Reading a recent article “Taking Tree-Hugging to New Heights” by Benjamin Percy in the Wall Street Journal (10-16-10), I cannot help but think that this childhood sport will only continue to grow. The article describes the tree climbing program in Eugene, Oregon where you can not only climb trees but spend the night. As the article so aptly puts it “tree climbing has become a vacation destination due to some childish nostalgia, eco-awareness and an appreciation of spider-like thrill of swinging from ropes.”
The mind wanders to the Boomers and how they are helping to fuel this and other eco-pursuits. The idea of climbing trees, in this context, is meant more for the adventure of the sport as well as to be able to re-live childhood activities. We can expect to see more of these things “nature pursuits” being incorporated into all kinds of programs as the Boomers move closer to more free time and disposable income. The Morris Arboretum recently opened the “Out on a Limb’ exhibit in which you can spend time elevated in the trees high above the ground – www.morrisarboretum.org
If you want to attract more of the environmentally conscious older adults, consider incorporating, not just tree climbing activities. How about a big tree house that you can actually spend time in and spend the night in? Maybe the grand kids will want to visit and have a sleep over with you in the tree house. We need to explore the ways in which we can create environments that enable people to get closer to and be a part of nature.
Some sites to visit include pacifictreeclimbing.com for information on tree climbing adventures in the US. If you have been yearning to stay overnight in a tree house, visit www.treehotel.se to see where you can sleep up in the trees. To read more from the article in the WSJ, visit http://online.wsj.com/article/SB10001424052748703467004575464073401007574.html?mod=WSJ_ArtsEnt_TravelRead more
OCTOBER GENERATIONS NEWSLETTER
DAILY DOSE OF SUNSHINE
Fall is here and as the amount of daylight lessens, we find ourselves spending more time indoors. Researchers have found that during the months of the year when there is decreasing sunlight we produce less serotonin, which helps to elevate our moods. This helps to explain why many people feel depressed and lethargic during the fall and winter months. We can increase our levels of serotonin by spending more time outside during these months. Taking daily walks is the natural way to reduce feelings of depression. (Archives of General Psychiatry, 2008)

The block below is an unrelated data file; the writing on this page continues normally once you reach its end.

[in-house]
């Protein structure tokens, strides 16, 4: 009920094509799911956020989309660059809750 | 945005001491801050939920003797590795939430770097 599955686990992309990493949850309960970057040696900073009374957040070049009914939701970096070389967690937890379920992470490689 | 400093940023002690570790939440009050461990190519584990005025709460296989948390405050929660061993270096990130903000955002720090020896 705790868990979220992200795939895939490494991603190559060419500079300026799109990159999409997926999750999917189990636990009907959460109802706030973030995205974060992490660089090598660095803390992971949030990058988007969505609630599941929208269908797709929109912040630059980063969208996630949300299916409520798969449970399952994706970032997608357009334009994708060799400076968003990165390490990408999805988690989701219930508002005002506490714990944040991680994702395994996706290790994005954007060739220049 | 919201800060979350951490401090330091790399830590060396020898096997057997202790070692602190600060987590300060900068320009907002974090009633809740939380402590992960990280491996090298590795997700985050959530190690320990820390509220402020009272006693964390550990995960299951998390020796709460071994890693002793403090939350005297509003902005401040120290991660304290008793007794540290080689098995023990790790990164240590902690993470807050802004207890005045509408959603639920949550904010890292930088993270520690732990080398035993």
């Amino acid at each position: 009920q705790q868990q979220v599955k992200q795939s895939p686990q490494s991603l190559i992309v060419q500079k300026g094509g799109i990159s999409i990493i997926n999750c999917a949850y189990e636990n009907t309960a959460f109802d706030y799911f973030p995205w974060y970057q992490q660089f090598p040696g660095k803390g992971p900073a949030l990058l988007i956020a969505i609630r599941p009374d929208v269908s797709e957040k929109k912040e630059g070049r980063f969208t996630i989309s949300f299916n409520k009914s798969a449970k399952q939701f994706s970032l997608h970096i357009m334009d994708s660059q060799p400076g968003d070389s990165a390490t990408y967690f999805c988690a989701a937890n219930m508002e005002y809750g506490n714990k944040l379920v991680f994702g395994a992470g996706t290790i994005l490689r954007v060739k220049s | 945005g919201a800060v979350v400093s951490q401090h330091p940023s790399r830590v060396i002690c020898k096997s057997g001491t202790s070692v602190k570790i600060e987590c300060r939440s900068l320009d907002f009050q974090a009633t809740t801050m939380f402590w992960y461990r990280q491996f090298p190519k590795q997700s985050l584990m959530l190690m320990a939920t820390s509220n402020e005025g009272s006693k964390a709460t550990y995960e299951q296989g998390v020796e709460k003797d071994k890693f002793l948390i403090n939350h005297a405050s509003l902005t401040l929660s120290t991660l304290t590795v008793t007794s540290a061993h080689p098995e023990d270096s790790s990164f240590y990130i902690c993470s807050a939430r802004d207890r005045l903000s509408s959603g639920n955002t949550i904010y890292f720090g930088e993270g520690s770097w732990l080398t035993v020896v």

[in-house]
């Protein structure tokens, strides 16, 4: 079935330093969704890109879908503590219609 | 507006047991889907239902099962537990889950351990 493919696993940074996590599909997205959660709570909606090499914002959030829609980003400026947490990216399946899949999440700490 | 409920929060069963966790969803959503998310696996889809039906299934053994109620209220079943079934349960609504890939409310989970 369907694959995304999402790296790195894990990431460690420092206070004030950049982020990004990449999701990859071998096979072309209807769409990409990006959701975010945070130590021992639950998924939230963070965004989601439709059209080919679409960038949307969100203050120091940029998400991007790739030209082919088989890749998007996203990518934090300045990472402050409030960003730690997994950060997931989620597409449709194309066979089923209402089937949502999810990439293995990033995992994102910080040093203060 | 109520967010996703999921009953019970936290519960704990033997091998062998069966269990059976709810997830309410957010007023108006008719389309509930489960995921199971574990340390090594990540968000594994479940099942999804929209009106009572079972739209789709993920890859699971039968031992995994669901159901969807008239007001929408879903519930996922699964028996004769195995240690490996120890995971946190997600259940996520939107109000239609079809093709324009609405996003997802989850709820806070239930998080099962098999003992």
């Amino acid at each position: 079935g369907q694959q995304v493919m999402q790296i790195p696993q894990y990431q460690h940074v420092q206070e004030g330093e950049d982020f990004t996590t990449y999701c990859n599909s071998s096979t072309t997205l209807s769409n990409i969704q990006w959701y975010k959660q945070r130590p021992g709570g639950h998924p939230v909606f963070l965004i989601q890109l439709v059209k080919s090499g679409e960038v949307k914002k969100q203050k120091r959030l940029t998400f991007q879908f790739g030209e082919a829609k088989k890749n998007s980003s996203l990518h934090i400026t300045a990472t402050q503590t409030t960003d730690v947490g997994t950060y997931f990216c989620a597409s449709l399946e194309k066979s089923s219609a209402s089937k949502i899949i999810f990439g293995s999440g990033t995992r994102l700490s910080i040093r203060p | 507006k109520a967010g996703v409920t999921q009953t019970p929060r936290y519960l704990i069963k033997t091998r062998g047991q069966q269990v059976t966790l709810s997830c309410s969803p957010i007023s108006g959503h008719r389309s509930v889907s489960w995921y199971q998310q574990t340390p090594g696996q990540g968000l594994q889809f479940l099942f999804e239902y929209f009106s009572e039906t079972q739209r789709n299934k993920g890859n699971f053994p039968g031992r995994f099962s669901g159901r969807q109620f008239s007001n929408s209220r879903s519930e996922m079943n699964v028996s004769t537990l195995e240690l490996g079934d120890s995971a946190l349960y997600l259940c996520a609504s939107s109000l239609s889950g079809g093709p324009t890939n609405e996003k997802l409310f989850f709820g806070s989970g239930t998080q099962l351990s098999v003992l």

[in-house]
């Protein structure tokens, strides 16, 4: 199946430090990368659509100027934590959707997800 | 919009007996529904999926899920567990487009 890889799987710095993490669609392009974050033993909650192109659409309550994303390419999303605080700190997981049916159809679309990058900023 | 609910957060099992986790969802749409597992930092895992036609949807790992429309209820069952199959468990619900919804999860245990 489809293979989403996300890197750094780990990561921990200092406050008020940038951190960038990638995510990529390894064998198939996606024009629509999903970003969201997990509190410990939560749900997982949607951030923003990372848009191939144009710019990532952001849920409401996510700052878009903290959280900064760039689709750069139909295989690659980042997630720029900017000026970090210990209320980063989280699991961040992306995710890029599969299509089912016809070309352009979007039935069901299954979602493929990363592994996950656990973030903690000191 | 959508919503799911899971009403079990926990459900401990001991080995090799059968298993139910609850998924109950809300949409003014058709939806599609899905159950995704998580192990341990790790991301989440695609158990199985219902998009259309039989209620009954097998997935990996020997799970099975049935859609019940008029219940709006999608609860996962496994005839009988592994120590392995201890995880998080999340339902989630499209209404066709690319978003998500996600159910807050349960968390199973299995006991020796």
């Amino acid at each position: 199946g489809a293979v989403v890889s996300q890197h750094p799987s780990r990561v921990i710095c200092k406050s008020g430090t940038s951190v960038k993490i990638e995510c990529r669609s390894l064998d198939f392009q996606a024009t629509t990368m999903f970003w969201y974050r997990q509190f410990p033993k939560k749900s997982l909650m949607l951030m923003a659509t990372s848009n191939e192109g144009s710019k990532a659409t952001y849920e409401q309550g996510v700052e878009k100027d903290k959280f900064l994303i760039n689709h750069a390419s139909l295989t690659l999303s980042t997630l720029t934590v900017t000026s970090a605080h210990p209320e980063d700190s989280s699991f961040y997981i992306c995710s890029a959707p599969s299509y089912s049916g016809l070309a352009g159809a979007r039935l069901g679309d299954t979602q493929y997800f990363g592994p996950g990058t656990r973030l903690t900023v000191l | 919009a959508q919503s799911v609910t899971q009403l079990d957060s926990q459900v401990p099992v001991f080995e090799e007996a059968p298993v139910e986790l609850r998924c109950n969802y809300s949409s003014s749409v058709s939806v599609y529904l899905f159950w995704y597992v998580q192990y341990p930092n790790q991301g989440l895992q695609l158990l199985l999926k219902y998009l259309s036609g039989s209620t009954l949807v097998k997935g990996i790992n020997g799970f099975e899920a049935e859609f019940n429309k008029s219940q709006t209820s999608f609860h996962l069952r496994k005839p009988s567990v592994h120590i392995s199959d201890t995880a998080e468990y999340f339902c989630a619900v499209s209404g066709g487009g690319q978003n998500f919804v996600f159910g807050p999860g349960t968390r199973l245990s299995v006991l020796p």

There is still time to plan for growing fresh herbs during the winter. Many of the grocery stores and farmers markets still have fresh potted herbs for sale. These plants do well on a window sill during the winter months. Find a south facing table or window ledge that you use to grow herbs during the winter months. Try growing basil, rosemary, thyme, sage and other herbs that you use in cooking. You will appreciate being able to tend to a small indoor garden and your recipes will also benefit.
The fall season is a good time to plan for next year’s garden. As we spend time pruning back the perennials, cleaning up the spent plants and other autumn garden chores, take notice of what did and did not work this season. Are there some plants that struggled due to a lack of water? Are some plants too aggressive and spreading too quickly? Were some plants just placed in the wrong location? Write these ideas down on a note pad – and hang it in a place where you will see in next spring! It will help you get a jump start on your garden next spring.
SHARE THE WEALTH
As you think ahead to the garden next year, it is possible to expand the garden space a little more to share with others? Think about planting some extra vegetables or flowers to donate to a local food bank or homeless shelter. You will feel good about helping others and they will appreciate the fresh produce and floral arrangements.
We tend to identify Mum’s (Chrysanthemum) as an autumn plant to add to our gardens for fall displays. The Chinese have been planting it a little longer that us. They consider this a ‘noble’ plant and have cultivated forms of chrysanthemums for more than twenty-five hundred years. The current version of the plant (C. X mortifolium) was exhibited in England in 1795. The plants today are widely used in England and America. However, in Italy, the flowers are associated with funerals and are not used for any other purpose.
October 18th is the feast day of St. Luke and marks the time of year know as St. Luke’s Little Summer. This is the name given to the spell of warm weather that may occur around the time of the feast day.
EXTEND THE SEASON
A final thought to the conversations about the fall season – try to find more ways to stay outside. One of the ways may be to continue to plan bar-b-ques and cookouts. On a recent visit to one senior community, the staff was hard at work hosting a lunch time ‘manning the grill’ – cooking hot dogs and cheese burgers for the elders of the community (picture below).
“He that plants trees loves others besides himself.” – Thomas Fuller (1732)Read more